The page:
# binary representation

I've read the article "Two Pile Move Size Dynamic Nim" and I have some problems with proof.

Mainly, we have defined $g(N)$ where for each positive integer $N$, $g(N)$ is the greatest power of $2$ that divides $N$. For example: $g(1) = 1$, $g(24) = 8$ since $8 | 24$ and $16$ does not divide $24$, $g(12)=4$, and so on.

And I have the lemma: For all positive integers $x,N$, if $g(x) < g(N)$ and $x < N$, then $g(x) = g(N−x) = g(N+x)$. If $g(x) < g(N)$ and $x > N$ then $g(x) = g(N +x)$. I think that I have to use the binary representation but I'm not sure how to begin this proof.

• Can you provide a link to this article? Can you describe what the proof is about? What exactly do you not understand about it? – rwbogl May 6 '18 at 19:33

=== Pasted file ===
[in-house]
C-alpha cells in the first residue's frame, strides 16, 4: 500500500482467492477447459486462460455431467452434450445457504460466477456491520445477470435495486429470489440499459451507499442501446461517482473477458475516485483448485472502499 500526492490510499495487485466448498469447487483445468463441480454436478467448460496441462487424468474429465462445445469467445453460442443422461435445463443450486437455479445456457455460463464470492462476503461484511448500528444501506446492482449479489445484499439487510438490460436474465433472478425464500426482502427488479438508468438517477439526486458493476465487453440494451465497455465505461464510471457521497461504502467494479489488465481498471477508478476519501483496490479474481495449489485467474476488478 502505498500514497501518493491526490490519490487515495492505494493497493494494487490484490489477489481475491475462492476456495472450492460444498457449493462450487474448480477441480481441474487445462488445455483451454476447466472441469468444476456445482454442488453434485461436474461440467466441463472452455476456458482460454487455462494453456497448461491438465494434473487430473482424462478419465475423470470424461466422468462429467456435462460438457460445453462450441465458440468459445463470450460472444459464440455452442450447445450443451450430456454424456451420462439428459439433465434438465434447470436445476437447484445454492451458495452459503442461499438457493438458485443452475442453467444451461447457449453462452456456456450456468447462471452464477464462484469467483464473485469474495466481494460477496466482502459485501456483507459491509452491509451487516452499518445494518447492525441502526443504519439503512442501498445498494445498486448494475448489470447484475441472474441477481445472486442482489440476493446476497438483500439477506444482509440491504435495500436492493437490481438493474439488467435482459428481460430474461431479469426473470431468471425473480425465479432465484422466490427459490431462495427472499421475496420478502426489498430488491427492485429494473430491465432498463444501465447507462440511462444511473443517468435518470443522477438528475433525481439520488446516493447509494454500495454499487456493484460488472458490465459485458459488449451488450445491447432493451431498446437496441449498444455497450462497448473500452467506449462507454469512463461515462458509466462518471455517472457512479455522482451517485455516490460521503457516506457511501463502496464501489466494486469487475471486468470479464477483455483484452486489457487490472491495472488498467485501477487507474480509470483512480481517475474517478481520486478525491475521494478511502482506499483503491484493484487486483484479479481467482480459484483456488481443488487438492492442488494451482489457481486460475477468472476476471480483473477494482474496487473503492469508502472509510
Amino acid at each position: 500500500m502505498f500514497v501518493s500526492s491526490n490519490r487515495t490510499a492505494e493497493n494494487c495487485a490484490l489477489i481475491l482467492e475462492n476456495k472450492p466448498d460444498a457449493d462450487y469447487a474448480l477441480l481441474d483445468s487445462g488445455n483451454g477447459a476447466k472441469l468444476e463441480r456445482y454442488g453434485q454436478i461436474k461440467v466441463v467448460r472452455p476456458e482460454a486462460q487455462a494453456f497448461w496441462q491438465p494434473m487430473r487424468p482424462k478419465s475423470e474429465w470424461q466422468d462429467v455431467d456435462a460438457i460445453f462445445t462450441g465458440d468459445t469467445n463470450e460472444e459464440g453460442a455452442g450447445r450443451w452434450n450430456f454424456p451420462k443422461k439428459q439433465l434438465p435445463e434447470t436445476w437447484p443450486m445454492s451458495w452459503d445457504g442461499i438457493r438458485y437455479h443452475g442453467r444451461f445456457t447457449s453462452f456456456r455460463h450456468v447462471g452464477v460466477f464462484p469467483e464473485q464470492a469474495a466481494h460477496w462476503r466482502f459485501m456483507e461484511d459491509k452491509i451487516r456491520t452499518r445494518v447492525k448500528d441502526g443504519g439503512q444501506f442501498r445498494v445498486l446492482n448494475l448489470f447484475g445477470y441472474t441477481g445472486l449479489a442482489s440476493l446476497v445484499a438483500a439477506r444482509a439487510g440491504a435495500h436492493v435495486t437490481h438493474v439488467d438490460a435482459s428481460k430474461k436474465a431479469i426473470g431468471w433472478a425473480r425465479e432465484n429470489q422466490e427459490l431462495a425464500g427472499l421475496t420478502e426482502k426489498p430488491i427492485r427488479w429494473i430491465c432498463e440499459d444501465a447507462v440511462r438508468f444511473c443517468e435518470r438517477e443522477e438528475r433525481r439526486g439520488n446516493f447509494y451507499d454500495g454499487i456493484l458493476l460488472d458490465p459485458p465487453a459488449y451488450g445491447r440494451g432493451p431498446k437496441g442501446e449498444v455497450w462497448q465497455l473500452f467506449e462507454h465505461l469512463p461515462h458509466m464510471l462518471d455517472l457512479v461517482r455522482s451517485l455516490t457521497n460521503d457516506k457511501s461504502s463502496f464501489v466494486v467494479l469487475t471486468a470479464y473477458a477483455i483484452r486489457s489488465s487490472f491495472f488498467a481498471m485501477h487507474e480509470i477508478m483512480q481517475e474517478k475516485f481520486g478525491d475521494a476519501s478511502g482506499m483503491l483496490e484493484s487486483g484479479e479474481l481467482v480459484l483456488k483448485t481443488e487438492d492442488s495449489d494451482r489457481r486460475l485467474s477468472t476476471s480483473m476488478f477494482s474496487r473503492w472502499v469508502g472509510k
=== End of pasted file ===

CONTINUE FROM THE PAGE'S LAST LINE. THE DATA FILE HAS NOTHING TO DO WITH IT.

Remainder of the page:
## 1 Answer

I will prove the case where $N > x$ and $g(N) > g(x)$. This should give you some ideas for the other parts.

If $N > x$ and $g(N) > g(x)$, then let $x = 2^m k_1$ and $N = 2^{m + d}k_2$, where $g(x) = 2^m$ and $g(N) = 2^{m + d}$ with $d > 0$. Then $$N - x = 2^m (2^d k_2 - k_1).$$ Since $2^m$ was the largest power of $2$ that divided $N$, the number $k_1$ must be odd. Since $d > 0$, the number $2^d k_2$ is even. Hence $2^d k_2 - k_1$ is odd, and is not divisible by any powers of $2$. Therefore the largest power of $2$ that divides $N - x$ is $2^m = g(x)$. In other words, $g(x) = g(N - x)$. The case $N + x$ is almost identical.

• If you factor out the largest power of 2, then the remaining factor must be odd. Both $c$ and $d$ are odd, so their difference is even. You seem to have that right! – rwbogl May 10 '18 at 15:23